Resources - 2 min read  - February 15, 2017

Surviving Google’s Play Store Crackdown

Google has been sending out warnings to developers with apps on the Google Play Store, letting them know that their apps will be removed if they don’t comply with Google’s User Data Policy. What’s the most common offense so far? Not having a privacy policy.

Google has been sending out warnings to developers with apps on the Google Play Store, letting them know that their apps will be removed if they don’t comply with Google’s User Data Policy. What’s the most common offense so far? Not having a privacy policy.

Google requires apps to have a privacy policy if they’re requesting access to user or device information. Requesting these permissions is a lot more common than developers think. If your app asks users for access to features such as the camera, microphone, phone, contacts, location – or any personal accounts or information – you’ll need a privacy policy.

Developers have until March 15th to make any necessary changes. After that, Google will begin removing apps from the Play Store, and it’s notorious for taking swift (and irreversible) action against any developers it thinks are bending the rules.

What should you do?

One option is to remove anything which requires disclosure to the app’s users. This isn’t an option for everyone, however. Most apps require these permissions to work the way they’re intended to. Instead, developers should focus on developing a privacy policy by the March 15th deadline.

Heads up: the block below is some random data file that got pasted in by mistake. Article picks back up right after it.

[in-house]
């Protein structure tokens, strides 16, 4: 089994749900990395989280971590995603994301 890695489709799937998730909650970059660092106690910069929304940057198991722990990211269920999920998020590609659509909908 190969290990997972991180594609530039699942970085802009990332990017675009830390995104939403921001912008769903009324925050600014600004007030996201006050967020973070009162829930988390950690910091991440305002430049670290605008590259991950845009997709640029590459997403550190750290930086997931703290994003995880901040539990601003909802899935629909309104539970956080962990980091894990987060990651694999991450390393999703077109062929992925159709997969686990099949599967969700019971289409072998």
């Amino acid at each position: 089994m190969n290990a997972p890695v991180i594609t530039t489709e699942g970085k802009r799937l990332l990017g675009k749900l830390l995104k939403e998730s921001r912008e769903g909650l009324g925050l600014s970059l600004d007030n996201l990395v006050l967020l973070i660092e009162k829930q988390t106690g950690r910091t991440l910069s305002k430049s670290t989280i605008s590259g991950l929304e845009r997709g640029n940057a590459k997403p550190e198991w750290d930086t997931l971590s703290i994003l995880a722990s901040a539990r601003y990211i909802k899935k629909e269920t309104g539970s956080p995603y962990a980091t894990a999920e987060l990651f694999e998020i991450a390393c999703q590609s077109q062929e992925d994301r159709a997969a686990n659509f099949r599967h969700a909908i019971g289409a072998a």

If you need help creating an acceptable privacy policy, you should first carefully review Google’s User Data Policy. Begin by identifying what your app needs to address. Then check out this customizable policy you can edit to suit your app, or this privacy policy generator. We also found this comprehensive list of resources to be helpful in navigating mobile privacy.

A note: The best option is still always to work with a lawyer for your particular needs. No one can guarantee that what worked for one developer will work for another. We know that plenty of developers often can’t afford legal resources on top of all their other expenses, so we hope these resources serve as a useful starting point.

Permissions used by the Appodeal SDK

Appodeal requests certain permissions in order to serve ads:

ACCESS_NETWORK_STATE to check whether the user is connected to internet.
INTERNET to load and serve ads.
ACCESS_COARSE_LOCATION (optional) to get the location of the user. Location is shared with our advertising partners to increase the relevance of ads.
WRITE_EXTERNAL_STORAGE (optional) to cache video ads in the device memory.

Appodeal never collects private information, and you can read our privacy policy here.

We want to continue seeing your app on the Google Play Store – good luck!

Have you received a warning from Google for this or any other issue related to the User Data Policy? What changes are you making to your apps?

Valerie Alfimova
Valerie Alfimova

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In Appodeal, we recently started a new series of webinars, the Appodeal Talks. In these webinars, you will find interviews, open panels, insights & other relevant topics from Top Professionals in the mobile industry. Last week we had our first webinar with Kamil Janiszewski, Chief Revenue Officer & Co-founder at Listonic. We discussed, among other […]

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Marc Llobet
Marc Llobet

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Guide: How to Run a Game Concept Test

Conducting Game Concept Tests before you start building your game drastically increases your likelihood of building and launching a successful game. Check out our 45-page guide for the detailed step-by-step instructions on how you can start running your own game concept test!

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